I like how you wrote this…made me stop and think about how I’ve been quite hard on myself for how I’m not doing things like other people.

  23. MRW on July 21st, 2010 4:28 pm

    Yeah I find I have to mix things up when exercising to keep motivated. This includes periods of time when I take it easy and just do some kind of relaxed exercise – yoga, walking, biking, instead of getting intense. If I didn’t give myself these types of breaks, I’d never exercise consistently because it would be too draining, time-consuming, distracting.

  24. Jae on July 21st, 2010 4:32 pm

    That last paragraph? Me. All the way. And I’ve hated myself for it. I can’t tell you what a relief it is to hear someone else say it.

  25. Andrea on July 21st, 2010 4:45 pm

    I’d love to know what’s on your i-pod! I am so sick of my music and need some new tunes for shlogging. Great post.

  26. Liz on July 21st, 2010 10:50 pm

    there is a huge neuropsychological basis for the very phenomenon you described (that of going out for a walk feeling wound like a spring and coming back calm, rational and relaxed)–in short, an alternating bilateral activity like walking forces the two halves of your brain to talk to each other, which oils the works and makes your thinking more efficient…or something to that effect. i’ve forgotten the mumbo-jumbo of it, but it was a lightbulb-over-the-head moment when i learned that. i’m not sure why running doesn’t work precisely the same way, at least not all of the time; something about the pain of the activity, perhaps?

  27. Faith on July 22nd, 2010 7:33 am

    this is going to sound even cheesier than it does in my head, but here goes: You’re already running a marathon right now. You’ve got so much going on in your life that isn’t easy to handle, and you’re having to make some potentially life-changing decisions without necessarily knowing the end result. It sounds like you’ve found a way to keep your body active and your mind sane while dealing with all of this, and I’m glad.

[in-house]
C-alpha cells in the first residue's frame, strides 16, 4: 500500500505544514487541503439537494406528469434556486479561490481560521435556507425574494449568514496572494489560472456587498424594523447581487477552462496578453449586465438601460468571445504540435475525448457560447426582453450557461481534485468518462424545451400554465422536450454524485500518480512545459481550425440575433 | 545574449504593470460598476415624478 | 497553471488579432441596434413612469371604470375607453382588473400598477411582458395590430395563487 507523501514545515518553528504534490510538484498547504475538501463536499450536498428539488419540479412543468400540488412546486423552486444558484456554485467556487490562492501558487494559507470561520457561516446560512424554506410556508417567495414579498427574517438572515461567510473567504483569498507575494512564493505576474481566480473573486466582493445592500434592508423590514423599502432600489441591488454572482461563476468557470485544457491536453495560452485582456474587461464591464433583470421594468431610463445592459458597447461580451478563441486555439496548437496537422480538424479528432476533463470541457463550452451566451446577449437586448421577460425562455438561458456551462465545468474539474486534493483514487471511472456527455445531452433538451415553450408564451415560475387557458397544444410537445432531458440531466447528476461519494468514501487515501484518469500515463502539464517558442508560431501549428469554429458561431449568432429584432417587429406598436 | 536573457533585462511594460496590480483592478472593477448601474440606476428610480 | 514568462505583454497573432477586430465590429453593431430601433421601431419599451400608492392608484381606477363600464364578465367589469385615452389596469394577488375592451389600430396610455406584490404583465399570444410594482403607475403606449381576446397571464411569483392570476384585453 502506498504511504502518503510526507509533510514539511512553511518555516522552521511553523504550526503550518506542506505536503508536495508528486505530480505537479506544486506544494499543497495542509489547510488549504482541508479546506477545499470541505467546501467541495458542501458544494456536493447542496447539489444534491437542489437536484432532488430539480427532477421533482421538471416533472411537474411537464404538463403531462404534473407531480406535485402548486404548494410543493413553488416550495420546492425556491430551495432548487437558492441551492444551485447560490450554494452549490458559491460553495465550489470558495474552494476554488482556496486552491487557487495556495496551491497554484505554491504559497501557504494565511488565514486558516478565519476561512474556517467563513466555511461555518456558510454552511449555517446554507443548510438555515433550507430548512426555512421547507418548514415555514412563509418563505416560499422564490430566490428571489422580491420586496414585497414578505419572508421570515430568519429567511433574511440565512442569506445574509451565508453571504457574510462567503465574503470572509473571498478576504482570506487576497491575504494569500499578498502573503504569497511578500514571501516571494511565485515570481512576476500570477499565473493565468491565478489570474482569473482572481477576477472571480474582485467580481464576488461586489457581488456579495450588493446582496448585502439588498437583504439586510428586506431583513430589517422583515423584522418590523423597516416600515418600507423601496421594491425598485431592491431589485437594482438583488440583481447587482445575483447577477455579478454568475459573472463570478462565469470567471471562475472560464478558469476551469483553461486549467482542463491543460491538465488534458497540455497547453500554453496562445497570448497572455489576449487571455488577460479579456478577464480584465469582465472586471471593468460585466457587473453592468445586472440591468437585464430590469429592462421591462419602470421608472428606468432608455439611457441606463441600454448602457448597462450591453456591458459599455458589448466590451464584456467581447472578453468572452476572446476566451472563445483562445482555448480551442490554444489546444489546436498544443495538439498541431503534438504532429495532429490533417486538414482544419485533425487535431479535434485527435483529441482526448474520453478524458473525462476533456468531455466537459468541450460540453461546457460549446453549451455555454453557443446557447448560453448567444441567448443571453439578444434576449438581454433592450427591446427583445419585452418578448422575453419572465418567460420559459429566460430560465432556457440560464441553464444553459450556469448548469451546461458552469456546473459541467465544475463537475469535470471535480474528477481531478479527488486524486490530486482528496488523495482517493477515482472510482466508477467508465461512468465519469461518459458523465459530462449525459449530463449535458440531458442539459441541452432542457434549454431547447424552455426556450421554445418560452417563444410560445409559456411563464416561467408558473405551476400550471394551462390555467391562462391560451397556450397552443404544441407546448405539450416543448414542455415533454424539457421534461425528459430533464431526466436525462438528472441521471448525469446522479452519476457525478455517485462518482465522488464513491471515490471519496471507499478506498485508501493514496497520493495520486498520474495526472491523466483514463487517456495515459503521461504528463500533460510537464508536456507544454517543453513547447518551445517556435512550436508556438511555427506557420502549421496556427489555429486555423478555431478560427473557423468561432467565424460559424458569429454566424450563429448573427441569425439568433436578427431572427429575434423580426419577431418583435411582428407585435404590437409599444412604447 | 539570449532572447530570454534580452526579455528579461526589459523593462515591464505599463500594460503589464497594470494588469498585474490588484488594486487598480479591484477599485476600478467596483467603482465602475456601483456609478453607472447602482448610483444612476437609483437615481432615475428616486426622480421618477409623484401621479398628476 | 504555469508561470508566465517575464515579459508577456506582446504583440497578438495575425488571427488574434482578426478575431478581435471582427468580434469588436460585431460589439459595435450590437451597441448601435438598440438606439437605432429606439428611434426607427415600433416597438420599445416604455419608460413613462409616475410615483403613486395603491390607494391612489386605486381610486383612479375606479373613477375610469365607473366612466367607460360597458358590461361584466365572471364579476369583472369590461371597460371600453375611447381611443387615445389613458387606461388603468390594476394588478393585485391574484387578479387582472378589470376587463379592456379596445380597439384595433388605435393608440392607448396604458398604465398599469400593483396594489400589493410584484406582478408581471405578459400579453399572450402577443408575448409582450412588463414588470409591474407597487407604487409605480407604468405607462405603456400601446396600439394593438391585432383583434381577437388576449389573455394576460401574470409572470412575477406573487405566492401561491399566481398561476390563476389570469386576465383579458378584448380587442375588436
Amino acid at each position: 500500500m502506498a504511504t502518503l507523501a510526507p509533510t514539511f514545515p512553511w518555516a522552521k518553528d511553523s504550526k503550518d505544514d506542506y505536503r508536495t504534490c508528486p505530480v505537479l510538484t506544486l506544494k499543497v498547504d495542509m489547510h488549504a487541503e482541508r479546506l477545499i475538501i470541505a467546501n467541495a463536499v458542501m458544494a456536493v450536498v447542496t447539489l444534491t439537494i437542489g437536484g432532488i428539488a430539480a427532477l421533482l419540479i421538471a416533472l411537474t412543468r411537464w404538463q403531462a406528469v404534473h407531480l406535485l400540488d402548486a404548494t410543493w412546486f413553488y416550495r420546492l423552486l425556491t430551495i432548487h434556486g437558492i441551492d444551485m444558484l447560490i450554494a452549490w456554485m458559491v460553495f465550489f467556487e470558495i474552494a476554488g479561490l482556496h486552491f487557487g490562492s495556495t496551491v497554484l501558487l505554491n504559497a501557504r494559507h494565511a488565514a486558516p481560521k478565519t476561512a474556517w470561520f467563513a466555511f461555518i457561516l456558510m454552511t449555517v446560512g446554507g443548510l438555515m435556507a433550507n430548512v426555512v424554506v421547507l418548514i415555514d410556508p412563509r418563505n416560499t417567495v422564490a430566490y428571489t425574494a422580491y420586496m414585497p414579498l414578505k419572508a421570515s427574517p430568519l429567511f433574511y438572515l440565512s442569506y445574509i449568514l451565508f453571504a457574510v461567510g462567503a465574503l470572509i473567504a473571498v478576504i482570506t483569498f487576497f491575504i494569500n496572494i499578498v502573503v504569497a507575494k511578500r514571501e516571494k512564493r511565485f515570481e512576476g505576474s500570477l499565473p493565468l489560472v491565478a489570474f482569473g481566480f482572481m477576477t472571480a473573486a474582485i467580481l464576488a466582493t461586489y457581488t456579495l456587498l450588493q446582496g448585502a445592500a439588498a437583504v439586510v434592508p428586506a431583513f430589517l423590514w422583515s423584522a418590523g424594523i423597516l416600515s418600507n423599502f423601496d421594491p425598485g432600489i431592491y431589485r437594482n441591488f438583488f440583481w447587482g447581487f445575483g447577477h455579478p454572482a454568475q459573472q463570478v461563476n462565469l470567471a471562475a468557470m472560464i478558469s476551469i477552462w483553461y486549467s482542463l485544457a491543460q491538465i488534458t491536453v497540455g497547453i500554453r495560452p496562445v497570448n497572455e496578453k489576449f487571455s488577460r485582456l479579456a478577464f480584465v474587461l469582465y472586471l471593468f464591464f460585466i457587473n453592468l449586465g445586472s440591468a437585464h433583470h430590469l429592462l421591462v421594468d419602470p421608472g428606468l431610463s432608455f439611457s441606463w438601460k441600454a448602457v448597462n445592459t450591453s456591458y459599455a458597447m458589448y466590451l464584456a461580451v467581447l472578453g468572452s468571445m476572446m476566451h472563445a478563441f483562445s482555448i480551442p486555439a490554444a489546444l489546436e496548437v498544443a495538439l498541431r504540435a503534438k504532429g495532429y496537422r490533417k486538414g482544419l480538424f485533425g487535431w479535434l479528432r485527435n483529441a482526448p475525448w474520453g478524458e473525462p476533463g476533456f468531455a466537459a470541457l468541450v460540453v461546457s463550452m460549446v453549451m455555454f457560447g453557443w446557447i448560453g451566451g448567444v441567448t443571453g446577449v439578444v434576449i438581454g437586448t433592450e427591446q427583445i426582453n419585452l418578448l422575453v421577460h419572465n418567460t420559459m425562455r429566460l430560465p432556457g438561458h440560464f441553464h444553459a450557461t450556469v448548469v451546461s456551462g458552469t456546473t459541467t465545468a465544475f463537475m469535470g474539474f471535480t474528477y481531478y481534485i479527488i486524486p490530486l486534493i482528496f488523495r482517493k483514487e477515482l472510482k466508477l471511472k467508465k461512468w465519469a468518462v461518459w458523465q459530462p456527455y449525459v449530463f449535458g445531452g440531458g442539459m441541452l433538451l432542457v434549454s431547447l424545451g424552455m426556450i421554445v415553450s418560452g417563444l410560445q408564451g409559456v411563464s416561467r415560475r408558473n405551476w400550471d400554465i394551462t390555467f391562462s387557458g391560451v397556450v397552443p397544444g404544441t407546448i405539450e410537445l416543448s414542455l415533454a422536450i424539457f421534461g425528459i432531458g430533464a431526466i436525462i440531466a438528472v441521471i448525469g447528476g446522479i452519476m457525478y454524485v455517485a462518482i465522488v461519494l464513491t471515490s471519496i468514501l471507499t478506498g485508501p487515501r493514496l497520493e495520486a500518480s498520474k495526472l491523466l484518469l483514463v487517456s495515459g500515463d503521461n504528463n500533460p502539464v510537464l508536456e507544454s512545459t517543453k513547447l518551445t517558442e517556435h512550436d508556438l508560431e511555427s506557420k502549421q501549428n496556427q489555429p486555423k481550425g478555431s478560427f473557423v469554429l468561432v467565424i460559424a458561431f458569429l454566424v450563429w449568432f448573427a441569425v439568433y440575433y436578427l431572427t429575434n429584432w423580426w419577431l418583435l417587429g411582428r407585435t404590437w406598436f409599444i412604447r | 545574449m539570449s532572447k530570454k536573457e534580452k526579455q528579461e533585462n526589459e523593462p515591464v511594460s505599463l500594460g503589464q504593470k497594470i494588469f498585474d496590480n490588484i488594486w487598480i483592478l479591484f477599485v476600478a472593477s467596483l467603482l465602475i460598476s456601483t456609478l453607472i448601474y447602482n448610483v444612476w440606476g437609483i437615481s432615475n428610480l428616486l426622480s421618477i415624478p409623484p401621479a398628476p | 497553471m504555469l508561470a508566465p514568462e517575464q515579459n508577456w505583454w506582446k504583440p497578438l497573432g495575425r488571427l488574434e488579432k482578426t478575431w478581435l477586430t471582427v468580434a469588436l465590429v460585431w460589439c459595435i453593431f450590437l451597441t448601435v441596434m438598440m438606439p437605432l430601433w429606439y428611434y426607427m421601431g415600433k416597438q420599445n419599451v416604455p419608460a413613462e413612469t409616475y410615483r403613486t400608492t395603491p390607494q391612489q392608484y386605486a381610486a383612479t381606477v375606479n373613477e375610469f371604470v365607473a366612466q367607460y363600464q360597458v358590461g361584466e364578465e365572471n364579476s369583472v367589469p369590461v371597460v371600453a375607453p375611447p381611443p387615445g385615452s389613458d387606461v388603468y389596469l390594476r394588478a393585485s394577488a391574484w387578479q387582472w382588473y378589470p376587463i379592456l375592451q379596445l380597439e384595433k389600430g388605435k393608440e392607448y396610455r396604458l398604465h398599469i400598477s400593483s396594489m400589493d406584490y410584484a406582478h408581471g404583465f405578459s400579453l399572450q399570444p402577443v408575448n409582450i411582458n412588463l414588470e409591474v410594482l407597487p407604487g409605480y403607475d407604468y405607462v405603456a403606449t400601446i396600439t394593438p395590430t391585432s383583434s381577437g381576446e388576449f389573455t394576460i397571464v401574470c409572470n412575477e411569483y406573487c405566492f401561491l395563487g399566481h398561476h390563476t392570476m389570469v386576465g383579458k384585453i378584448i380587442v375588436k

28. Stephanie on July 22nd, 2010 7:57 am

    Oh man. Nail on the head Linda! Thank you.

  29. adequatemom on July 22nd, 2010 9:07 am

    Gah, you’re so freakin’ wise. How do you DO that?

    I’ve done a marathon & a half-marathon (both walking – running is NOT for me) and I completely concur with your statement that the training beforehand is much more challenging than the actual race.

    I’m so proud of you for finding what works – and the “healthy, sustainable relationship with exercise” is INCREDIBLY enviable. Well done!

  30. Katelar on July 22nd, 2010 10:12 am

    Amen.

    I have found that finding my own pace (for life, as well as exercise) has made all the difference in my own health (and weight too, though that’s different, I know). Two years ago, when I was in an incredibly stressful work environment, I got up at 5 each morning to run 4 miles. I got so little sleep that I ended up gaining a bunch of weight (was also stress-eating) and then hurting my knees because of the new weight. I have since knocked that off, am getting enough sleep, far less stressed out, and am going for nightly walks/jogs when I have time. My knees are fine again and I’m down 2 and a half sizes. I feel so much better!